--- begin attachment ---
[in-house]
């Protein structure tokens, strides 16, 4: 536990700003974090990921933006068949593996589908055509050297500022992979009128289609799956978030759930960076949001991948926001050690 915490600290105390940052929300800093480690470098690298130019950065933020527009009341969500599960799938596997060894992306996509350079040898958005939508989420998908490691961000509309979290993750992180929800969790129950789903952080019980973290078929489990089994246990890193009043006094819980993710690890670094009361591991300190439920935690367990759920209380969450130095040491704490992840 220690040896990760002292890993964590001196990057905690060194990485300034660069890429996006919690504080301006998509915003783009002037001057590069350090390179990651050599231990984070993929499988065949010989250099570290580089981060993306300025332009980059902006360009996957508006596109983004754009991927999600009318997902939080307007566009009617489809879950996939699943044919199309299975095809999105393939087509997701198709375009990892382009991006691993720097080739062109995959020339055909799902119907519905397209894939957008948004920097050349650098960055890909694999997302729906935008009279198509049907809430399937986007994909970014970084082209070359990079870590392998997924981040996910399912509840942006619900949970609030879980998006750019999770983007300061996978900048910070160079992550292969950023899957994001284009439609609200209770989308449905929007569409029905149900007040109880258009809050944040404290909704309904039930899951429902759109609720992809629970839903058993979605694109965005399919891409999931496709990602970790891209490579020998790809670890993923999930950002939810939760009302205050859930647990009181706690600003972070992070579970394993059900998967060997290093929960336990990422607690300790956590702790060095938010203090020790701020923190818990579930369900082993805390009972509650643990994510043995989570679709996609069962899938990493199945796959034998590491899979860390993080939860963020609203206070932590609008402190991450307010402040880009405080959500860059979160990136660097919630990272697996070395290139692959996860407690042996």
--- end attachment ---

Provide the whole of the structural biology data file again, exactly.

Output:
[in-house]
């Protein structure tokens, strides 16, 4: 536990700003974090990921933006068949593996589908055509050297500022992979009128289609799956978030759930960076949001991948926001050690 915490600290105390940052929300800093480690470098690298130019950065933020527009009341969500599960799938596997060894992306996509350079040898958005939508989420998908490691961000509309979290993750992180929800969790129950789903952080019980973290078929489990089994246990890193009043006094819980993710690890670094009361591991300190439920935690367990759920209380969450130095040491704490992840 220690040896990760002292890993964590001196990057905690060194990485300034660069890429996006919690504080301006998509915003783009002037001057590069350090390179990651050599231990984070993929499988065949010989250099570290580089981060993306300025332009980059902006360009996957508006596109983004754009991927999600009318997902939080307007566009009617489809879950996939699943044919199309299975095809999105393939087509997701198709375009990892382009991006691993720097080739062109995959020339055909799902119907519905397209894939957008948004920097050349650098960055890909694999997302729906935008009279198509049907809430399937986007994909970014970084082209070359990079870590392998997924981040996910399912509840942006619900949970609030879980998006750019999770983007300061996978900048910070160079992550292969950023899957994001284009439609609200209770989308449905929007569409029905149900007040109880258009809050944040404290909704309904039930899951429902759109609720992809629970839903058993979605694109965005399919891409999931496709990602970790891209490579020998790809670890993923999930950002939810939760009302205050859930647990009181706690600003972070992070579970394993059900998967060997290093929960336990990422607690300790956590702790060095938010203090020790701020923190818990579930369900082993805390009972509650643990994510043995989570679709996609069962899938990493199945796959034998590491899979860390993080939860963020609203206070932590609008402190991450307010402040880009405080959500860059979160990136660097919630990272697996070395290139692959996860407690042996």